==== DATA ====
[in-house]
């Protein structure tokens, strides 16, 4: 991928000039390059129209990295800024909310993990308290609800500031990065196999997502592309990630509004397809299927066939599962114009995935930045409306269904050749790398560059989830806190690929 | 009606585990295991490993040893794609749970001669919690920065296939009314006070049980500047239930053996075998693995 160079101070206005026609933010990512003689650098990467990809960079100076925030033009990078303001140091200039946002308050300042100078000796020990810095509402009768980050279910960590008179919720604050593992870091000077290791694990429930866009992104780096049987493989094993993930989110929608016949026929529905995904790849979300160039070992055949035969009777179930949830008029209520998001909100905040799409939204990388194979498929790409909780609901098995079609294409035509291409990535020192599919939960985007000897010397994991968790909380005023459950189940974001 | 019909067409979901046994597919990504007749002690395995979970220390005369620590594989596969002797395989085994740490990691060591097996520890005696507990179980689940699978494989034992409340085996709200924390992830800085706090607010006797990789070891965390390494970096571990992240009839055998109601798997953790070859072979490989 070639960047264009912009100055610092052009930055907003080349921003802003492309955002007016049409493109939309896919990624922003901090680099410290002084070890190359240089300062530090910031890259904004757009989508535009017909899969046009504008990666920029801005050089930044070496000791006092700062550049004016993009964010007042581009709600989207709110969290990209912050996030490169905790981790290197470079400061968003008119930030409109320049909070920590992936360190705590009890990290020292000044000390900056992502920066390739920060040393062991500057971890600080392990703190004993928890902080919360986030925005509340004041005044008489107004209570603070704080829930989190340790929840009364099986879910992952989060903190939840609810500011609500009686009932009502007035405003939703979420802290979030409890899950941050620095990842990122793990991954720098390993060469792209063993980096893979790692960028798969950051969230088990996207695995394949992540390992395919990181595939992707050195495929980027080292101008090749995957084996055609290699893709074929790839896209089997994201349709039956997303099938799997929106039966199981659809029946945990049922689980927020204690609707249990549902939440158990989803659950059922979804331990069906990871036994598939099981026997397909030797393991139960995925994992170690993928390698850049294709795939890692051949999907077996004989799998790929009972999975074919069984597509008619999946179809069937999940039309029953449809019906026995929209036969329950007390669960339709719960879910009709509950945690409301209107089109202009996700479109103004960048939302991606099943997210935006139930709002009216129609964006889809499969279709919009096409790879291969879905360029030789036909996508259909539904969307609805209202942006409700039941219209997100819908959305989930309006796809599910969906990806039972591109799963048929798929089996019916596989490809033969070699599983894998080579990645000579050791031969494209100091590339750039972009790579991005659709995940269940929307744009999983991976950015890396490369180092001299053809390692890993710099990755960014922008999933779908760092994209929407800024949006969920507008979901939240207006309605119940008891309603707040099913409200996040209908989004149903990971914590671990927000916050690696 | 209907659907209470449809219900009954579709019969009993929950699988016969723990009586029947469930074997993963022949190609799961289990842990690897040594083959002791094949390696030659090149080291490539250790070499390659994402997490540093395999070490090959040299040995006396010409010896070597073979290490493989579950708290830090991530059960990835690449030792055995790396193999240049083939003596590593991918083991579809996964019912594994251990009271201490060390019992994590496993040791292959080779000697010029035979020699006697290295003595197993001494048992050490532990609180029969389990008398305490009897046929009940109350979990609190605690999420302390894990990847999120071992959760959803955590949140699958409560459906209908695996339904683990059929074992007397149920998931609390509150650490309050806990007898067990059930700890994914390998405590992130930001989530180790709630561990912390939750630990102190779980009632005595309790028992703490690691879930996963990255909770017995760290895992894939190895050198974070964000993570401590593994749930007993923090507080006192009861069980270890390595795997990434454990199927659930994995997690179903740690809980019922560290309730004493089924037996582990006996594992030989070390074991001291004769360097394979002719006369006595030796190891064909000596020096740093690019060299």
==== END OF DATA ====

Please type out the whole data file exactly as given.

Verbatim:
[in-house]
């Protein structure tokens, strides 16, 4: 991928000039390059129209990295800024909310993990308290609800500031990065196999997502592309990630509004397809299927066939599962114009995935930045409306269904050749790398560059989830806190690929 | 009606585990295991490993040893794609749970001669919690920065296939009314006070049980500047239930053996075998693995 160079101070206005026609933010990512003689650098990467990809960079100076925030033009990078303001140091200039946002308050300042100078000796020990810095509402009768980050279910960590008179919720604050593992870091000077290791694990429930866009992104780096049987493989094993993930989110929608016949026929529905995904790849979300160039070992055949035969009777179930949830008029209520998001909100905040799409939204990388194979498929790409909780609901098995079609294409035509291409990535020192599919939960985007000897010397994991968790909380005023459950189940974001 | 019909067409979901046994597919990504007749002690395995979970220390005369620590594989596969002797395989085994740490990691060591097996520890005696507990179980689940699978494989034992409340085996709200924390992830800085706090607010006797990789070891965390390494970096571990992240009839055998109601798997953790070859072979490989 070639960047264009912009100055610092052009930055907003080349921003802003492309955002007016049409493109939309896919990624922003901090680099410290002084070890190359240089300062530090910031890259904004757009989508535009017909899969046009504008990666920029801005050089930044070496000791006092700062550049004016993009964010007042581009709600989207709110969290990209912050996030490169905790981790290197470079400061968003008119930030409109320049909070920590992936360190705590009890990290020292000044000390900056992502920066390739920060040393062991500057971890600080392990703190004993928890902080919360986030925005509340004041005044008489107004209570603070704080829930989190340790929840009364099986879910992952989060903190939840609810500011609500009686009932009502007035405003939703979420802290979030409890899950941050620095990842990122793990991954720098390993060469792209063993980096893979790692960028798969950051969230088990996207695995394949992540390992395919990181595939992707050195495929980027080292101008090749995957084996055609290699893709074929790839896209089997994201349709039956997303099938799997929106039966199981659809029946945990049922689980927020204690609707249990549902939440158990989803659950059922979804331990069906990871036994598939099981026997397909030797393991139960995925994992170690993928390698850049294709795939890692051949999907077996004989799998790929009972999975074919069984597509008619999946179809069937999940039309029953449809019906026995929209036969329950007390669960339709719960879910009709509950945690409301209107089109202009996700479109103004960048939302991606099943997210935006139930709002009216129609964006889809499969279709919009096409790879291969879905360029030789036909996508259909539904969307609805209202942006409700039941219209997100819908959305989930309006796809599910969906990806039972591109799963048929798929089996019916596989490809033969070699599983894998080579990645000579050791031969494209100091590339750039972009790579991005659709995940269940929307744009999983991976950015890396490369180092001299053809390692890993710099990755960014922008999933779908760092994209929407800024949006969920507008979901939240207006309605119940008891309603707040099913409200996040209908989004149903990971914590671990927000916050690696 | 209907659907209470449809219900009954579709019969009993929950699988016969723990009586029947469930074997993963022949190609799961289990842990690897040594083959002791094949390696030659090149080291490539250790070499390659994402997490540093395999070490090959040299040995006396010409010896070597073979290490493989579950708290830090991530059960990835690449030792055995790396193999240049083939003596590593991918083991579809996964019912594994251990009271201490060390019992994590496993040791292959080779000697010029035979020699006697290295003595197993001494048992050490532990609180029969389990008398305490009897046929009940109350979990609190605690999420302390894990990847999120071992959760959803955590949140699958409560459906209908695996339904683990059929074992007397149920998931609390509150650490309050806990007898067990059930700890994914390998405590992130930001989530180790709630561990912390939750630990102190779980009632005595309790028992703490690691879930996963990255909770017995760290895992894939190895050198974070964000993570401590593994749930007993923090507080006192009861069980270890390595795997990434454990199927659930994995997690179903740690809980019922560290309730004493089924037996582990006996594992030989070390074991001291004769360097394979002719006369006595030796190891064909000596020096740093690019060299």